My son and I were discussing what electives he should take during his sophomore year of high school when his older sister walked into the room. A college junior, she was home for spring break; we asked if she wanted to weigh in since she had attended the same high school. She was excited to offer input and listened attentively as her brother rattled off the classes he was considering.
Her first reaction to his choices was confusion. “I had no idea the school even offered those classes,” she said, “Sports literature or global securities both sound interesting. And I never took Business Econ, but I bet it would be beneficial.”
I wasn’t surprised my daughter hadn’t taken any of the classes her brother mentioned; they are very different students. Both are conscientious and hard-working, they have good attendance, listen to their teachers, and complete assignments on a timely basis.
But my daughter was always an honors student. When she was little, she absolutely loved school and came home effusive each afternoon, discussing what they learned that day. Getting A’s throughout elementary and middle school was relatively easy for her, and she loved showing us her report card each quarter.
In high school, though, I noticed a change in her attitude toward school. She became ultra-competitive (with herself, mostly) and got very discouraged when, on rare occasions, she dipped below the high bar she internally strived for in terms of academics. I implored her to relax, go to bed earlier, and take more study breaks. But she insisted I “just didn’t understand” (as I’m sure many teens tell their parents), and that she truly needed to study late into the night.
Throughout high school, it was common for me to walk past my daughter’s room in the mornings and find her asleep with her laptop, test notes boldly screaming at her from the bright screen. She wasn’t a straight-A student, but she was pretty darn close — and on those rare occasions she wasn’t, she got distraught.
In contrast, my son is far from a straight-A, or even Honors, student. As a freshman in high school, he took all of his classes at the standard, not accelerated, levels. His classes were taught at a speed that worked for him — challenging, but not so fast that he felt he could not keep up. He liked some of his core required classes more than others, and he thoroughly enjoyed all of the elective courses he selected.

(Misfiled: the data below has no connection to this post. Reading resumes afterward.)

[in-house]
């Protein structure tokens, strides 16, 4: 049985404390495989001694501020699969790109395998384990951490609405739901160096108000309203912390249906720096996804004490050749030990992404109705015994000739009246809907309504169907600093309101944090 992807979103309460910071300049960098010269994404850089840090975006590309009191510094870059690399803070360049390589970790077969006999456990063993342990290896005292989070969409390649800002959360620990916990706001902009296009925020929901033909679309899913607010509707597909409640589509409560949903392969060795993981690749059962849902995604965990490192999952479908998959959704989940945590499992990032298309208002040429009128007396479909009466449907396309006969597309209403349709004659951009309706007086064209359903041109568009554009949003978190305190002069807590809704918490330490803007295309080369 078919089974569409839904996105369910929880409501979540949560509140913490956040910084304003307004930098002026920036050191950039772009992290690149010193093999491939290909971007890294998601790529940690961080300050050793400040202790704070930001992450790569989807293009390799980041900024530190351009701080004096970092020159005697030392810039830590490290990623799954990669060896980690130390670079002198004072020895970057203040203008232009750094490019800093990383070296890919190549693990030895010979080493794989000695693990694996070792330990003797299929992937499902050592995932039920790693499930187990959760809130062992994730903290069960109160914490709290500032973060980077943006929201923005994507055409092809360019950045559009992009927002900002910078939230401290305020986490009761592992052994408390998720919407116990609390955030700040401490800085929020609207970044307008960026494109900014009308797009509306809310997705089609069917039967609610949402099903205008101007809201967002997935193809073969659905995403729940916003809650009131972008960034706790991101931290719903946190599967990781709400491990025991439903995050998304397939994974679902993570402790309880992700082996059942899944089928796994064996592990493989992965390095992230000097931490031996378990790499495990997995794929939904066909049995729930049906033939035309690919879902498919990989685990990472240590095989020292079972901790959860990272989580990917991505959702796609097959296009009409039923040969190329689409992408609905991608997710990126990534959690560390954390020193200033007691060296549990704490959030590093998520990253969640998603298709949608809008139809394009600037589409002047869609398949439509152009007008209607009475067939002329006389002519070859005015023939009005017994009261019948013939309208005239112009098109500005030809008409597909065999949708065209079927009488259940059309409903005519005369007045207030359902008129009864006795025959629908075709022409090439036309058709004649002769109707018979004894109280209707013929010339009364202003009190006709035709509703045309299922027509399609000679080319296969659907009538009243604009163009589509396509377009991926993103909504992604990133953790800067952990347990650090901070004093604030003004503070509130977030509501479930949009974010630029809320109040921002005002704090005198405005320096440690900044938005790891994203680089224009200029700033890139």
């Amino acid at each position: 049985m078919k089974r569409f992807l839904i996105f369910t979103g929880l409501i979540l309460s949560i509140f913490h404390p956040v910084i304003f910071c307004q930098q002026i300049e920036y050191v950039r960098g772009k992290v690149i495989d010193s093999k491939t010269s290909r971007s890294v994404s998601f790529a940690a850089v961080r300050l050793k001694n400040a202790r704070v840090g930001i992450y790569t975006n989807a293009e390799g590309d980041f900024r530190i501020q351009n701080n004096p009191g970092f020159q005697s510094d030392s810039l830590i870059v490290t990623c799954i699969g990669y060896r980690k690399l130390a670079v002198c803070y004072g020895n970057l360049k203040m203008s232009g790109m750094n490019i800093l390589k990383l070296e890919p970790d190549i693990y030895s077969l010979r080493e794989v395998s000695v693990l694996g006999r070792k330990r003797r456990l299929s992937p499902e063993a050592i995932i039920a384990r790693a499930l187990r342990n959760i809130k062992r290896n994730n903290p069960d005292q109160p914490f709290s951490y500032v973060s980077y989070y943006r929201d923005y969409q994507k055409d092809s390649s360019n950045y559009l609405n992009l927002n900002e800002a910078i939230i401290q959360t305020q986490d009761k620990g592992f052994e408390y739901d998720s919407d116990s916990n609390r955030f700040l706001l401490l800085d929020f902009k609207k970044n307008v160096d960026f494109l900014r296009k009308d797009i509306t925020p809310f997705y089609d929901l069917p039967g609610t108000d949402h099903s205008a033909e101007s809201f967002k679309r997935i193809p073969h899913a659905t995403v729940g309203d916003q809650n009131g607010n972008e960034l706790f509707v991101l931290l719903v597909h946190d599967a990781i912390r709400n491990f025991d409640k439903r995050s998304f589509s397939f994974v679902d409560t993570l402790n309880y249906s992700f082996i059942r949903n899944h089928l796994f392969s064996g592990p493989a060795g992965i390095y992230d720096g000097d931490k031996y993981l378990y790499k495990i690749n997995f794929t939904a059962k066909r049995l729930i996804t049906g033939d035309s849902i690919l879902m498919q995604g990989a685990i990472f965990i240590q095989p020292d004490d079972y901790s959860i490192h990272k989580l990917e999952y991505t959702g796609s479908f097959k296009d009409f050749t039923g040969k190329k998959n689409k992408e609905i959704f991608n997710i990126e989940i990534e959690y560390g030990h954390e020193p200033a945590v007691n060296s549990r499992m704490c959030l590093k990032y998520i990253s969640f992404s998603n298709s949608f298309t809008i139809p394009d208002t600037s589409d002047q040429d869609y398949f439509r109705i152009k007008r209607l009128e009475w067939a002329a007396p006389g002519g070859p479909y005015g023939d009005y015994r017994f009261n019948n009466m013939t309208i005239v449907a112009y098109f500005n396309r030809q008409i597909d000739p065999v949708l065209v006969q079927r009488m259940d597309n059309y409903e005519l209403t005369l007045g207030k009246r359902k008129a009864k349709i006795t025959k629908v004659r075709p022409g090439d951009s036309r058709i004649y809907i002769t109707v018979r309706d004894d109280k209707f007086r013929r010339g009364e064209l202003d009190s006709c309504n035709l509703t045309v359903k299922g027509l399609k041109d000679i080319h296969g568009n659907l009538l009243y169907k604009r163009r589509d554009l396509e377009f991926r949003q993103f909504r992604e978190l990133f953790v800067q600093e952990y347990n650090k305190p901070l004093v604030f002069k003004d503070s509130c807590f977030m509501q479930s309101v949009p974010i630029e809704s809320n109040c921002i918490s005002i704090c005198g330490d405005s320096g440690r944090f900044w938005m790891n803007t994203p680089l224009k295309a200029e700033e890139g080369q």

My son does his homework, and he studies for his exams. The rigor of his course load is less intense than his sister’s, so he can complete his assignments within an hour or two and has never studied into the middle of the night. Even when he has an exam, he manages to go to bed at a reasonable hour. His work ethic is not as intense as his sister’s — but honestly, I’m not sure that’s a bad thing. He seems far less stressed out than she was, and he rarely worries that he didn’t work hard enough.
Teachers tell me my son “participates in discussions,” “completes assignments on time,” and “is a pleasure to have in class.” Although not quantitative measures, these comments confirm that he is a successful student. His academic efforts are not lost on his teachers, regardless of his what he scores on an exam.
That said, grades are important to my son, even if he is not an honors student. He tries hard and is thrilled when he aces an exam or term paper. An “A” may mean even more to him than it did to his sister because it happens less often. If he does get an especially bad grade, he’s frustrated, but he doesn’t let one incident of less-than-stellar performance define him, his worth, or his capabilities. Instead, he focusses on studying more for the next exam or remembering to ask his teacher for help with concepts he’s struggling to understand.
I’m not surprised my daughter hadn’t taken any of the classes her brother mentioned recently; I mean, “sports literature”?! Her goal in high school was to choose electives that would boost her GPA and illustrate her academic rigor in a way that top-tier colleges could see. Of course, the down side of this approach was that it resulted in her taking many classes she wasn’t very interested in. My son, on the other hand, is less concerned about courses that “look good” and instead sees his electives as an opportunity to learn something cool and exciting; he chooses subjects he genuinely wants to learn about, regardless of their appearance.
Yes, my daughter has higher grades, but my son has maintained an intellectual curiosity and a love of learning that my daughter, sadly, lost along the way. The older she got, the less she came home excited about discussing about what she learned. Instead, dinner became a rushed meal where she asked to be excused quickly so she could begin her mounds of homework and test prep. My son, on the other hand, still enjoys eating dinner as a family and leisurely sharing stories about his subjects, his teachers, and what they talked about in class discussions.
My son doesn’t get all A’s, but he retains information well, is insightful, and makes excellent observations.
Nevertheless, some may think that my daughter is the “better student.” But I wholeheartedly disagree. Yes, she is an honor student and he is not. But both are wonderful students in their own ways.